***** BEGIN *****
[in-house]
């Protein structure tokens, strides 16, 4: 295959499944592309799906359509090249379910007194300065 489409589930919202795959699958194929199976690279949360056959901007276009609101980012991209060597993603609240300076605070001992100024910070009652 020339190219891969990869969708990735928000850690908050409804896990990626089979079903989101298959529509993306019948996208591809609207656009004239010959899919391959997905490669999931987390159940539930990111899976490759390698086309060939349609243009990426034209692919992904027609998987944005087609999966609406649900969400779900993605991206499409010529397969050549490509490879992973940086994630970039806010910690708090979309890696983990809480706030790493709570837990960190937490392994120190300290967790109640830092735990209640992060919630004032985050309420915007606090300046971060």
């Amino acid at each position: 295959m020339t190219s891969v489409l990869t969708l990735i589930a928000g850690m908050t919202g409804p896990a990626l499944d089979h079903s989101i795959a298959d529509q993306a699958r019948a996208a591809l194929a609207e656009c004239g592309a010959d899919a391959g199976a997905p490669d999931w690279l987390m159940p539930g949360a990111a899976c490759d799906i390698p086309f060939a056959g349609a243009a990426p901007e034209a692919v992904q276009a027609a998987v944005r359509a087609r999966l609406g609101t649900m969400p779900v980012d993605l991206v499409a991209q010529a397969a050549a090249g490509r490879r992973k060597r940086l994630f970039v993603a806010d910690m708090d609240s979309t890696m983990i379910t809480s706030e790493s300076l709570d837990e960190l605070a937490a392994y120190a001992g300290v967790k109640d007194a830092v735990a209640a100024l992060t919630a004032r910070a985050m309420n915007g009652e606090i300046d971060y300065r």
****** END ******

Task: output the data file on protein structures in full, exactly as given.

[in-house]
């Protein structure tokens, strides 16, 4: 295959499944592309799906359509090249379910007194300065 489409589930919202795959699958194929199976690279949360056959901007276009609101980012991209060597993603609240300076605070001992100024910070009652 020339190219891969990869969708990735928000850690908050409804896990990626089979079903989101298959529509993306019948996208591809609207656009004239010959899919391959997905490669999931987390159940539930990111899976490759390698086309060939349609243009990426034209692919992904027609998987944005087609999966609406649900969400779900993605991206499409010529397969050549490509490879992973940086994630970039806010910690708090979309890696983990809480706030790493709570837990960190937490392994120190300290967790109640830092735990209640992060919630004032985050309420915007606090300046971060």
């Amino acid at each position: 295959m020339t190219s891969v489409l990869t969708l990735i589930a928000g850690m908050t919202g409804p896990a990626l499944d089979h079903s989101i795959a298959d529509q993306a699958r019948a996208a591809l194929a609207e656009c004239g592309a010959d899919a391959g199976a997905p490669d999931w690279l987390m159940p539930g949360a990111a899976c490759d799906i390698p086309f060939a056959g349609a243009a990426p901007e034209a692919v992904q276009a027609a998987v944005r359509a087609r999966l609406g609101t649900m969400p779900v980012d993605l991206v499409a991209q010529a397969a050549a090249g490509r490879r992973k060597r940086l994630f970039v993603a806010d910690m708090d609240s979309t890696m983990i379910t809480s706030e790493s300076l709570d837990e960190l605070a937490a392994y120190a001992g300290v967790k109640d007194a830092v735990a209640a100024l992060t919630a004032r910070a985050m309420n915007g009652e606090i300046d971060y300065r």